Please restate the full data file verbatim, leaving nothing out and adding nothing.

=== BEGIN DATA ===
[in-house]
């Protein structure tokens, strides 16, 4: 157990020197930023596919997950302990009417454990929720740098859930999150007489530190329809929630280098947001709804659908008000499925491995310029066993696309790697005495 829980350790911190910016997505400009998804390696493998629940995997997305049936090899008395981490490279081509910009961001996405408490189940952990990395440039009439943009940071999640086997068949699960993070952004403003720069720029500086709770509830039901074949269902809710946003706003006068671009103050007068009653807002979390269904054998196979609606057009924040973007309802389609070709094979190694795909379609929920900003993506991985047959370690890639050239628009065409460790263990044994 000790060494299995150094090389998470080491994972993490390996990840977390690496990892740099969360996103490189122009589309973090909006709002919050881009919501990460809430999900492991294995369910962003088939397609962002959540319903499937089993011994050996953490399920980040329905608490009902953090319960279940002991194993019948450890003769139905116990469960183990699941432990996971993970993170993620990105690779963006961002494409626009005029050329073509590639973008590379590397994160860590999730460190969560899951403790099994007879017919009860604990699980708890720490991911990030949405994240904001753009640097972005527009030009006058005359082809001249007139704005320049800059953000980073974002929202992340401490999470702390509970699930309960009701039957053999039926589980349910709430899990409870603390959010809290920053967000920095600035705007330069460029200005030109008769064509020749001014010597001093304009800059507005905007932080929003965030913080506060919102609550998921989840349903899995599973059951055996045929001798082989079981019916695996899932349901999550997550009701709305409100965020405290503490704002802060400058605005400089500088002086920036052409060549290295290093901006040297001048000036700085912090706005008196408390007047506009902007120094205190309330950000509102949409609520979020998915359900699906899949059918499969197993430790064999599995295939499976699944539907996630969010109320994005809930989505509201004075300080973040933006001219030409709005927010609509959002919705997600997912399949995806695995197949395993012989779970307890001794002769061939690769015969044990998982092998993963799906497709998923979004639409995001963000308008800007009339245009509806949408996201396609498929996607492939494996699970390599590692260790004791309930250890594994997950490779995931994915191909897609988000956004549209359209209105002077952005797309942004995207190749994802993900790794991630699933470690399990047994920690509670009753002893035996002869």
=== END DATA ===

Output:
[in-house]
């Protein structure tokens, strides 16, 4: 157990020197930023596919997950302990009417454990929720740098859930999150007489530190329809929630280098947001709804659908008000499925491995310029066993696309790697005495 829980350790911190910016997505400009998804390696493998629940995997997305049936090899008395981490490279081509910009961001996405408490189940952990990395440039009439943009940071999640086997068949699960993070952004403003720069720029500086709770509830039901074949269902809710946003706003006068671009103050007068009653807002979390269904054998196979609606057009924040973007309802389609070709094979190694795909379609929920900003993506991985047959370690890639050239628009065409460790263990044994 000790060494299995150094090389998470080491994972993490390996990840977390690496990892740099969360996103490189122009589309973090909006709002919050881009919501990460809430999900492991294995369910962003088939397609962002959540319903499937089993011994050996953490399920980040329905608490009902953090319960279940002991194993019948450890003769139905116990469960183990699941432990996971993970993170993620990105690779963006961002494409626009005029050329073509590639973008590379590397994160860590999730460190969560899951403790099994007879017919009860604990699980708890720490991911990030949405994240904001753009640097972005527009030009006058005359082809001249007139704005320049800059953000980073974002929202992340401490999470702390509970699930309960009701039957053999039926589980349910709430899990409870603390959010809290920053967000920095600035705007330069460029200005030109008769064509020749001014010597001093304009800059507005905007932080929003965030913080506060919102609550998921989840349903899995599973059951055996045929001798082989079981019916695996899932349901999550997550009701709305409100965020405290503490704002802060400058605005400089500088002086920036052409060549290295290093901006040297001048000036700085912090706005008196408390007047506009902007120094205190309330950000509102949409609520979020998915359900699906899949059918499969197993430790064999599995295939499976699944539907996630969010109320994005809930989505509201004075300080973040933006001219030409709005927010609509959002919705997600997912399949995806695995197949395993012989779970307890001794002769061939690769015969044990998982092998993963799906497709998923979004639409995001963000308008800007009339245009509806949408996201396609498929996607492939494996699970390599590692260790004791309930250890594994997950490779995931994915191909897609988000956004549209359209209105002077952005797309942004995207190749994802993900790794991630699933470690399990047994920690509670009753002893035996002869």